Major League Baseball commissioner Rob Manfred has denied a request to reinstate Shoeless Joe Jackson, so the player banned for the 1919 Black Sox scandal will remain on the ineligible list.
The Shoeless Joe Jackson Museum in Greenville, South Carolina, had appealed to Manfred earlier this year that Jackson, who died in 1951, has more than served his sentence after being banned by then-commissioner Kenesaw Mountain Landis in 1920.
The museum, in a Facebook post Monday, said Manfred had replied with a letter dated July 20 that it "would not be appropriate for me to reopen this matter."
"The results of this work demonstrate to me that it is not possible now, over 95 years since those events took place and were considered by Commissioner Landis, to be certain enough of the truth to overrule Commissioner Landis' determinations," Manfred wrote to the museum.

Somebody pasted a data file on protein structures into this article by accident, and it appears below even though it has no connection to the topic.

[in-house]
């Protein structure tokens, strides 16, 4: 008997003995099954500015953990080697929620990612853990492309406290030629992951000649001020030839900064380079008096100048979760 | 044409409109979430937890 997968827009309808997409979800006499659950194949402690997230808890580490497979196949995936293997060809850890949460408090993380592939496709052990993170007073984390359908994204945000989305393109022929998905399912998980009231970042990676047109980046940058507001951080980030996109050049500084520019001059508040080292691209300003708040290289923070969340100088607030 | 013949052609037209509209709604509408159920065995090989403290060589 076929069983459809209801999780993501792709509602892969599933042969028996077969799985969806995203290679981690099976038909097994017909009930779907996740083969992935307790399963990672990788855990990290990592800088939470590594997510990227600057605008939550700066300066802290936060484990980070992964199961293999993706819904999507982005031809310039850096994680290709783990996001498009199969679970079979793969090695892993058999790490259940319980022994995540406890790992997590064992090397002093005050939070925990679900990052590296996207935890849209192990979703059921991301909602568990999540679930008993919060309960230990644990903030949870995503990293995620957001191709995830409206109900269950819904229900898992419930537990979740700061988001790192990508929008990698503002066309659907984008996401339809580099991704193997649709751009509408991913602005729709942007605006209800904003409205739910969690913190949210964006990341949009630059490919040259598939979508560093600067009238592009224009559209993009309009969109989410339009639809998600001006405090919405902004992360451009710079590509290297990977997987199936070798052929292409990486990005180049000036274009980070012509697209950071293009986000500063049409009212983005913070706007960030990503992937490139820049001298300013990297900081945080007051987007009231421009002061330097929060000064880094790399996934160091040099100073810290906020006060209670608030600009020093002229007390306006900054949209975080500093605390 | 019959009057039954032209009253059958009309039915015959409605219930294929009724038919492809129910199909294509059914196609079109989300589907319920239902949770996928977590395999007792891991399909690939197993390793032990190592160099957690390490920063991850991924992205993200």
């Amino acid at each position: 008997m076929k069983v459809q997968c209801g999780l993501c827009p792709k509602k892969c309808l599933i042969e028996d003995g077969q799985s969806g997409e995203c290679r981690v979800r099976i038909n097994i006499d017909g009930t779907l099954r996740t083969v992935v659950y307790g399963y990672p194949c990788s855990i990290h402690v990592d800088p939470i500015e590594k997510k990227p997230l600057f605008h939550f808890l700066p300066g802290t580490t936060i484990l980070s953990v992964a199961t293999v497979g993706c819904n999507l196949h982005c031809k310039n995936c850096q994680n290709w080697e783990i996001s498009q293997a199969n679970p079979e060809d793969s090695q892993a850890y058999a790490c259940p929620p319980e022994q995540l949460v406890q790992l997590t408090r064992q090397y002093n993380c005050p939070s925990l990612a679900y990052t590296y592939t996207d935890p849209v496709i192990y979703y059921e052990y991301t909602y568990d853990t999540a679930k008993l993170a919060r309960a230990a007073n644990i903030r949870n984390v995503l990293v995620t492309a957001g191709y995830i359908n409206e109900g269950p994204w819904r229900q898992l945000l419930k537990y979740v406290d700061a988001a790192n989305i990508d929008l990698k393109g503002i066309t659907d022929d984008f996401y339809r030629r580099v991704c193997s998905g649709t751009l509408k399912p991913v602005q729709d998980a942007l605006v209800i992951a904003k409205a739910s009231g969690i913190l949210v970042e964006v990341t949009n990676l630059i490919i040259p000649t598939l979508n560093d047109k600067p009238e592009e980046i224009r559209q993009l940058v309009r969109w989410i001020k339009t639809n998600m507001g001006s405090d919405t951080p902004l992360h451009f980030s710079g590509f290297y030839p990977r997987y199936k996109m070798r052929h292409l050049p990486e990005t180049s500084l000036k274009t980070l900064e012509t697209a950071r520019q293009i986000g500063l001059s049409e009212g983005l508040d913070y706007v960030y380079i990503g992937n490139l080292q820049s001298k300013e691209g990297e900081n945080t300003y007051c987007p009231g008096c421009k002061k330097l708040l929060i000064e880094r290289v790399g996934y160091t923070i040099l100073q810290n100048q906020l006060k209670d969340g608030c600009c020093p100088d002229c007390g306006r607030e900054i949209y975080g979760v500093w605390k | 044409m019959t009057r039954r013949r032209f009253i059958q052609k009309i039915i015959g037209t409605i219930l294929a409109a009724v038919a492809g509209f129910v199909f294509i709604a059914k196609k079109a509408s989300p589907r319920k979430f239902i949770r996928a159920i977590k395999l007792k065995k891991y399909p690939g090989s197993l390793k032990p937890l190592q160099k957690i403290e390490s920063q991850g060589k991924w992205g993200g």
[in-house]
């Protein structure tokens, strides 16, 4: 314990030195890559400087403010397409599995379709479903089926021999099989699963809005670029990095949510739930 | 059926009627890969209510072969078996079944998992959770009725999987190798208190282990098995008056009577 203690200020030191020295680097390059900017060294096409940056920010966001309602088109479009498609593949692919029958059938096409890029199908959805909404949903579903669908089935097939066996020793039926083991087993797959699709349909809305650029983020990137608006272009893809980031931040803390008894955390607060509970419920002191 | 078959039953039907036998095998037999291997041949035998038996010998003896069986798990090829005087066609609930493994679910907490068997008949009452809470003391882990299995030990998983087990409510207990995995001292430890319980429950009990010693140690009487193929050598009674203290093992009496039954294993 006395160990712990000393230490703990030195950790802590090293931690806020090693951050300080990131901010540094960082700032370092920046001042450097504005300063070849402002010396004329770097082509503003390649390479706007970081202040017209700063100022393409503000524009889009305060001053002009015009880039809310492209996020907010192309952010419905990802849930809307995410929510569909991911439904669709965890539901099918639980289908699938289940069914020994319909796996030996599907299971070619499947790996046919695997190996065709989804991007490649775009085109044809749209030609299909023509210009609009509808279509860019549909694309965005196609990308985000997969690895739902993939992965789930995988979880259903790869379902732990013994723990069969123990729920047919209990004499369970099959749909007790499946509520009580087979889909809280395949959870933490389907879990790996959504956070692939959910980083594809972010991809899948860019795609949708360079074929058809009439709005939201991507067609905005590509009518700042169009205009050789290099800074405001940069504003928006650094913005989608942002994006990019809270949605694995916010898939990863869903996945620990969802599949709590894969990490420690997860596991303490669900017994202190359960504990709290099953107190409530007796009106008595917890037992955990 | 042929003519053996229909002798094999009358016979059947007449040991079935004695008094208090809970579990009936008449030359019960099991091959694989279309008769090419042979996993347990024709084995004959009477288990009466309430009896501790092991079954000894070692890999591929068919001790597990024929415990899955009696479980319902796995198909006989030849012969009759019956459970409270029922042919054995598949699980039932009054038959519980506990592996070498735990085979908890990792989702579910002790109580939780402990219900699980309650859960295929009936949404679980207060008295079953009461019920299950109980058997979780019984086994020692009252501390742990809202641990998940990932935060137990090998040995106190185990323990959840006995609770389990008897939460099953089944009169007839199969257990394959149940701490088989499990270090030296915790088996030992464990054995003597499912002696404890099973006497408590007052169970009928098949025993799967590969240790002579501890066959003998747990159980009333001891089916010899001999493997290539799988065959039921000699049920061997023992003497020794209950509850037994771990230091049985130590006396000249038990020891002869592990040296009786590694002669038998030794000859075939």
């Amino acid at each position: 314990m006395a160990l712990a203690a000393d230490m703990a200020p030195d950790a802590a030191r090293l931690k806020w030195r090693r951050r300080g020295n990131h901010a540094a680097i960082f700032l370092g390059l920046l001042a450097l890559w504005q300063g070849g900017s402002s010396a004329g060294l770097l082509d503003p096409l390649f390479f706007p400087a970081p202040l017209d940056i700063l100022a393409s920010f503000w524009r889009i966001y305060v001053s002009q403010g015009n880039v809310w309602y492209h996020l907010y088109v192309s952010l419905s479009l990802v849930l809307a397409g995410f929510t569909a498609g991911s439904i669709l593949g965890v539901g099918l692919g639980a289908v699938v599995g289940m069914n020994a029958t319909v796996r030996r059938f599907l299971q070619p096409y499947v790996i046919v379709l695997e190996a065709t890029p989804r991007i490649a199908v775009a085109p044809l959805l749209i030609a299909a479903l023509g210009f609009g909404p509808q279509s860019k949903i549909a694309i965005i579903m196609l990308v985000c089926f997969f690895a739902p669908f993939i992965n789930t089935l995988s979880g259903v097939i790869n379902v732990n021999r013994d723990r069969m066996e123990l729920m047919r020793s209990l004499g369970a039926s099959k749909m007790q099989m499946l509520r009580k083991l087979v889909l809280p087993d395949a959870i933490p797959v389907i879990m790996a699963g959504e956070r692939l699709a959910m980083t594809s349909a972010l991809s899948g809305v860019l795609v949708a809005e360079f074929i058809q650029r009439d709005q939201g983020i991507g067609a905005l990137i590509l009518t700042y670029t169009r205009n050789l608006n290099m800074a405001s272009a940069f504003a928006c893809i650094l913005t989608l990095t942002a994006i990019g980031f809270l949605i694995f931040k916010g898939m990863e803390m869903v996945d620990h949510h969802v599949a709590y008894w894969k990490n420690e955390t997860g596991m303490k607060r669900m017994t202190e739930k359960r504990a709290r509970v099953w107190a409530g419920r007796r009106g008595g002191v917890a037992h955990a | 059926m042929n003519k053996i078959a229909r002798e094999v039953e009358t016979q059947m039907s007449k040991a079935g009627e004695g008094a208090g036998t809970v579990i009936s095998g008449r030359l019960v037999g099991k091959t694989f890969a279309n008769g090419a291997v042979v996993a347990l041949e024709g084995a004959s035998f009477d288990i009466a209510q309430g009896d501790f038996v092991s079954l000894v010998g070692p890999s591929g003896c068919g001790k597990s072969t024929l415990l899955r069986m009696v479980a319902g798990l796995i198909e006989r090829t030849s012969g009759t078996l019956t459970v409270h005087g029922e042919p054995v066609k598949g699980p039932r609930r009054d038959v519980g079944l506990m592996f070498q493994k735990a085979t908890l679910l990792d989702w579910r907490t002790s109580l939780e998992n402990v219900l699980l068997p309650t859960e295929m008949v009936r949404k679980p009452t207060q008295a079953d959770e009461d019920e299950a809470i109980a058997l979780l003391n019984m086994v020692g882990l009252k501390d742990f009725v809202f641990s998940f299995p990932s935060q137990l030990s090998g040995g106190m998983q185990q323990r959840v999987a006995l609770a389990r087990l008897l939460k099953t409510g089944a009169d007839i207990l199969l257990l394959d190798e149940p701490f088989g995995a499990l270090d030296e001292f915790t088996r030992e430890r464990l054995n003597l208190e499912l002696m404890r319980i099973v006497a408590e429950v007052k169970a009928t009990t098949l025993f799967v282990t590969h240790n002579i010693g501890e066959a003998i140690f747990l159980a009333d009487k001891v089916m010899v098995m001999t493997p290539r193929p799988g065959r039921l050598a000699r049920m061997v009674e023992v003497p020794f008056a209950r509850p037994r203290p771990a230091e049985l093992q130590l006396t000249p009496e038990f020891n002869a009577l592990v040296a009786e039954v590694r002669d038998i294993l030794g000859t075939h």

Manfred said he also checked the records of commissioner A. Bartlett Giamatti's review in 1989 that also declined to reinstate Jackson because the case was "now best given to historical analysis and debate as opposed to a present-day review with an eye to reinstatement."
Said Manfred of Giamatti's analysis: "I agree with that determination and conclude that it would not be appropriate for me to reopen this matter."
Jackson, who played with three teams from 1908 to 1920, finished his career with a .356 batting average and 1,772 hits. As a member of the Chicago White Sox, he allegedly took $5,000 while throwing the 1919 World Series along with seven teammates.